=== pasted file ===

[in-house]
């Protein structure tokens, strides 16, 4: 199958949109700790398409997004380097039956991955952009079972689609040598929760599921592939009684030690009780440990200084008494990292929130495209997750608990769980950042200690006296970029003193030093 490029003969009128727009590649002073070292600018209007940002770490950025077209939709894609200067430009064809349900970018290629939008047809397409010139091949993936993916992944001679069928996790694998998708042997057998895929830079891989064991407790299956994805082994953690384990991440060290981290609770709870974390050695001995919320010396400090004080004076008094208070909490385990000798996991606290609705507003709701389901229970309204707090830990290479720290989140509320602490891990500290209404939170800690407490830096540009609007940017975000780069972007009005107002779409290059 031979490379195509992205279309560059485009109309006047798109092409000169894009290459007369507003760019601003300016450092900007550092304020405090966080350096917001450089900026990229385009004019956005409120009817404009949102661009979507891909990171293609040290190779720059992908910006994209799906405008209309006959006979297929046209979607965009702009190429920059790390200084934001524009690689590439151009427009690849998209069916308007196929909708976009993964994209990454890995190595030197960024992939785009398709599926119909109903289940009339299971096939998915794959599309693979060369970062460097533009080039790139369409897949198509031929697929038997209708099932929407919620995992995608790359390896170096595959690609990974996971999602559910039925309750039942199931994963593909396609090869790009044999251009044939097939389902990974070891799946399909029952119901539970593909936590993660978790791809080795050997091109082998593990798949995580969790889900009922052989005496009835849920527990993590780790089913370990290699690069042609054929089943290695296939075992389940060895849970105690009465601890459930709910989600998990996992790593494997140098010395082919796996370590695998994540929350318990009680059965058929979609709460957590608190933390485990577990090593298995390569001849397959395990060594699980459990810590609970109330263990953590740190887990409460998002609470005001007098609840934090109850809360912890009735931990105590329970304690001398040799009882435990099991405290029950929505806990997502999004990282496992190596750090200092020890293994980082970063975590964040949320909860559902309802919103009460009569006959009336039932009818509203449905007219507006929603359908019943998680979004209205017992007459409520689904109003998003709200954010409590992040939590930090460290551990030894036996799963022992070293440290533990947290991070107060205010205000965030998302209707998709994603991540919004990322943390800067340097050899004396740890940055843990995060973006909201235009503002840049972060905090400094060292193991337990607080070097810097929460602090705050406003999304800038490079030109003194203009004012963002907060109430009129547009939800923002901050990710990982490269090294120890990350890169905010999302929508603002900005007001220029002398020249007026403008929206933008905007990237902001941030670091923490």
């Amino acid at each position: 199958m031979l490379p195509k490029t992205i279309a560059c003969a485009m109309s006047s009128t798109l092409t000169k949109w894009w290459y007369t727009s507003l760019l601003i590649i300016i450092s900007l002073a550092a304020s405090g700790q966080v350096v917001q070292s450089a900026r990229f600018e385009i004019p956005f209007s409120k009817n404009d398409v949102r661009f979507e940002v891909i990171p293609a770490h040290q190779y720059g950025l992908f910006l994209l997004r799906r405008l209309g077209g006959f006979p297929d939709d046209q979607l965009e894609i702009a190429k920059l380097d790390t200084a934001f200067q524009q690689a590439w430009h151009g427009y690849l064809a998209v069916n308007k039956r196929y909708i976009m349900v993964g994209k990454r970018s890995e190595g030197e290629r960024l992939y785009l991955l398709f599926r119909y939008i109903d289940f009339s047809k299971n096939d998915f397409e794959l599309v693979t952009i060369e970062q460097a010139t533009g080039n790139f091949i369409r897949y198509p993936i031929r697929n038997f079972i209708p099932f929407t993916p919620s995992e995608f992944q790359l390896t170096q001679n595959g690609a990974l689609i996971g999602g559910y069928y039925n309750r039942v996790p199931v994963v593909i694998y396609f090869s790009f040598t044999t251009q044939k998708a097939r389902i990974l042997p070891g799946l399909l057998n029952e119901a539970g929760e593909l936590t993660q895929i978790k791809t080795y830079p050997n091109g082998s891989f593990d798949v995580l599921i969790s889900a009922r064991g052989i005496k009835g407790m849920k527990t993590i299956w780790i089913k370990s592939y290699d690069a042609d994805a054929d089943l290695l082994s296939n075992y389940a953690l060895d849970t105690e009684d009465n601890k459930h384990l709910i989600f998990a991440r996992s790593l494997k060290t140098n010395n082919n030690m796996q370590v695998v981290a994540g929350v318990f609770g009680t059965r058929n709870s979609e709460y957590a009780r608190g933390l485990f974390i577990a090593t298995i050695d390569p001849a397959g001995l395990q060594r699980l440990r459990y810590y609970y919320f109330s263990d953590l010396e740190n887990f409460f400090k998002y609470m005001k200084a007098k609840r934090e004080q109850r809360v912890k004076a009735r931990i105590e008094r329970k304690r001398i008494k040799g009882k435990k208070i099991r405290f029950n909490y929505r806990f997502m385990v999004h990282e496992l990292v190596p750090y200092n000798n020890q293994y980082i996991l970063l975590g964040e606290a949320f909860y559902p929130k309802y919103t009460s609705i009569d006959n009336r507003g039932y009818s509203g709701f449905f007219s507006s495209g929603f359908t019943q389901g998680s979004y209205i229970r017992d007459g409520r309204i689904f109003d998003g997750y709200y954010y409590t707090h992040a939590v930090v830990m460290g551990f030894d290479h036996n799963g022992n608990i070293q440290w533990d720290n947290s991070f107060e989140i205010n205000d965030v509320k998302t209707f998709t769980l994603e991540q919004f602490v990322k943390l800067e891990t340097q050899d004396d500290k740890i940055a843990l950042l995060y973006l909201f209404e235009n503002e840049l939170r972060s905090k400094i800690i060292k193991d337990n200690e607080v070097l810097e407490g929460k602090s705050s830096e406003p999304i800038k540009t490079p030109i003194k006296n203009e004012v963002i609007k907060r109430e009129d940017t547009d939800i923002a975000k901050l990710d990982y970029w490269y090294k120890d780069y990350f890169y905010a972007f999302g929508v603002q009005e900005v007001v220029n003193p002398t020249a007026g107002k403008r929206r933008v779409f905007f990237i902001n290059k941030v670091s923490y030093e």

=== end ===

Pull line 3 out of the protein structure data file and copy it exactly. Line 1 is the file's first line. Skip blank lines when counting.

């Amino acid at each position: 199958m031979l490379p195509k490029t992205i279309a560059c003969a485009m109309s006047s009128t798109l092409t000169k949109w894009w290459y007369t727009s507003l760019l601003i590649i300016i450092s900007l002073a550092a304020s405090g700790q966080v350096v917001q070292s450089a900026r990229f600018e385009i004019p956005f209007s409120k009817n404009d398409v949102r661009f979507e940002v891909i990171p293609a770490h040290q190779y720059g950025l992908f910006l994209l997004r799906r405008l209309g077209g006959f006979p297929d939709d046209q979607l965009e894609i702009a190429k920059l380097d790390t200084a934001f200067q524009q690689a590439w430009h151009g427009y690849l064809a998209v069916n308007k039956r196929y909708i976009m349900v993964g994209k990454r970018s890995e190595g030197e290629r960024l992939y785009l991955l398709f599926r119909y939008i109903d289940f009339s047809k299971n096939d998915f397409e794959l599309v693979t952009i060369e970062q460097a010139t533009g080039n790139f091949i369409r897949y198509p993936i031929r697929n038997f079972i209708p099932f929407t993916p919620s995992e995608f992944q790359l390896t170096q001679n595959g690609a990974l689609i996971g999602g559910y069928y039925n309750r039942v996790p199931v994963v593909i694998y396609f090869s790009f040598t044999t251009q044939k998708a097939r389902i990974l042997p070891g799946l399909l057998n029952e119901a539970g929760e593909l936590t993660q895929i978790k791809t080795y830079p050997n091109g082998s891989f593990d798949v995580l599921i969790s889900a009922r064991g052989i005496k009835g407790m849920k527990t993590i299956w780790i089913k370990s592939y290699d690069a042609d994805a054929d089943l290695l082994s296939n075992y389940a953690l060895d849970t105690e009684d009465n601890k459930h384990l709910i989600f998990a991440r996992s790593l494997k060290t140098n010395n082919n030690m796996q370590v695998v981290a994540g929350v318990f609770g009680t059965r058929n709870s979609e709460y957590a009780r608190g933390l485990f974390i577990a090593t298995i050695d390569p001849a397959g001995l395990q060594r699980l440990r459990y810590y609970y919320f109330s263990d953590l010396e740190n887990f409460f400090k998002y609470m005001k200084a007098k609840r934090e004080q109850r809360v912890k004076a009735r931990i105590e008094r329970k304690r001398i008494k040799g009882k435990k208070i099991r405290f029950n909490y929505r806990f997502m385990v999004h990282e496992l990292v190596p750090y200092n000798n020890q293994y980082i996991l970063l975590g964040e606290a949320f909860y559902p929130k309802y919103t009460s609705i009569d006959n009336r507003g039932y009818s509203g709701f449905f007219s507006s495209g929603f359908t019943q389901g998680s979004y209205i229970r017992d007459g409520r309204i689904f109003d998003g997750y709200y954010y409590t707090h992040a939590v930090v830990m460290g551990f030894d290479h036996n799963g022992n608990i070293q440290w533990d720290n947290s991070f107060e989140i205010n205000d965030v509320k998302t209707f998709t769980l994603e991540q919004f602490v990322k943390l800067e891990t340097q050899d004396d500290k740890i940055a843990l950042l995060y973006l909201f209404e235009n503002e840049l939170r972060s905090k400094i800690i060292k193991d337990n200690e607080v070097l810097e407490g929460k602090s705050s830096e406003p999304i800038k540009t490079p030109i003194k006296n203009e004012v963002i609007k907060r109430e009129d940017t547009d939800i923002a975000k901050l990710d990982y970029w490269y090294k120890d780069y990350f890169y905010a972007f999302g929508v603002q009005e900005v007001v220029n003193p002398t020249a007026g107002k403008r929206r933008v779409f905007f990237i902001n290059k941030v670091s923490y030093e």